David Thorson, 38, was arrested by HSI special agents in February at Detroit Metro Airport after a secondary inspection revealed hundreds of images and videos of suspected child pornography in his possession. According to the investigation, Thorson consented to a search of his laptop which confirmed the content for HSI agents.
Thorson was sentenced to five years in federal prison followed by five supervised release.
"The possession of child pornography is not a victimless crime," said Brian M. Moskowitz, special agent in charge of ICE HSI in Detroit. "The sentence in this case is reflective of the harm that is inflicted on the most vulnerable members of our society, our children. Hopefully, it will get the attention of and serve as a deterrent to anyone else considering engaging in such activity."
This investigation is part of Operation Predator, a nationwide ICE initiative to protect children from sexual predators, including those who travel overseas for sex with minors, Internet child pornographers, criminal alien sex offenders, and child sex traffickers.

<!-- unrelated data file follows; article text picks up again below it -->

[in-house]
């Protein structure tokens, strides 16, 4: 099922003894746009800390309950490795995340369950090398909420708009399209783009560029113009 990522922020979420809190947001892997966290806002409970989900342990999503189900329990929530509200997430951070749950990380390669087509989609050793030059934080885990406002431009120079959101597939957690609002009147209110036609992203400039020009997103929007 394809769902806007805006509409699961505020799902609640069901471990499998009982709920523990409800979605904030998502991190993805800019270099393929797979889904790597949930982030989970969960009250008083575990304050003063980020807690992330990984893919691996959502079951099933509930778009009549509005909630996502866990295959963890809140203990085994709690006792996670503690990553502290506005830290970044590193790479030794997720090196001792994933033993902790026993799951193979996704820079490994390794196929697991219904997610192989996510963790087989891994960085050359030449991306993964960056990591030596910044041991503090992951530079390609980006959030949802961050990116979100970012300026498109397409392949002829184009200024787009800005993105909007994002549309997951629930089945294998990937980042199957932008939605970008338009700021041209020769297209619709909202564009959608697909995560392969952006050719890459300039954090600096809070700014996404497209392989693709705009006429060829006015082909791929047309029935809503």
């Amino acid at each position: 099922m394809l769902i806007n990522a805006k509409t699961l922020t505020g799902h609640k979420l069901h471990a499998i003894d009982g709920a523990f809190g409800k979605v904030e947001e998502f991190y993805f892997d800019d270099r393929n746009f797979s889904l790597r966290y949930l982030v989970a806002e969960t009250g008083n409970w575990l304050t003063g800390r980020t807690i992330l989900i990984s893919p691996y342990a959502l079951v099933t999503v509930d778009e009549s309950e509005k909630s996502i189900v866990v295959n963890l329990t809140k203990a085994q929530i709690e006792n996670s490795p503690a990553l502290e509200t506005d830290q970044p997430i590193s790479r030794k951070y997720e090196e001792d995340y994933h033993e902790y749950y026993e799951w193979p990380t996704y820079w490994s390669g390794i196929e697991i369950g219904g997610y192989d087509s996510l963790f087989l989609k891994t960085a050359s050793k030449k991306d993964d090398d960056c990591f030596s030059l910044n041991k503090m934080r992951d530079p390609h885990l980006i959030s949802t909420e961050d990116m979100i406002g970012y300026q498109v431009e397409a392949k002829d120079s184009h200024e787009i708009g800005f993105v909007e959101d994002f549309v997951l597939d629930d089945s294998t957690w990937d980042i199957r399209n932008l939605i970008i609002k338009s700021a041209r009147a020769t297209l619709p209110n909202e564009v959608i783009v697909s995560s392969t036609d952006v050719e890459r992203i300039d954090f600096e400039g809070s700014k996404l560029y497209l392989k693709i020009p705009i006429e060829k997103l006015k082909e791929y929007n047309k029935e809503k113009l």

Moskowitz acknowledged the assistance of U.S. Customs and Border Protection for their role in the case.
ICE encourages the public to report suspected child predators and any suspicious activity through its toll-free hotline at 1-866-DHS-2ICE. This hotline is staffed around the clock by investigators. Suspected child sexual exploitation or missing children may be reported to the National Center for Missing and Exploited Children, an Operation Predator partner, at 1-800-843-5678 or http://www.cybertipline.com.
Launched in May 2006 by the Department of Justice, Project Safe Childhood is a nationwide initiative to combat the growing epidemic of child sexual exploitation and abuse. Led by United States Attorneys' Offices and the Criminal Division's Child Exploitation and Obscenity Section (CEOS), Project Safe Childhood marshals federal, state and local resources to better locate, apprehend and prosecute individuals who exploit children via the Internet, as well as to identify and rescue victims.
For more information about Project Safe Childhood, please visit www.projectsafechildhood.gov.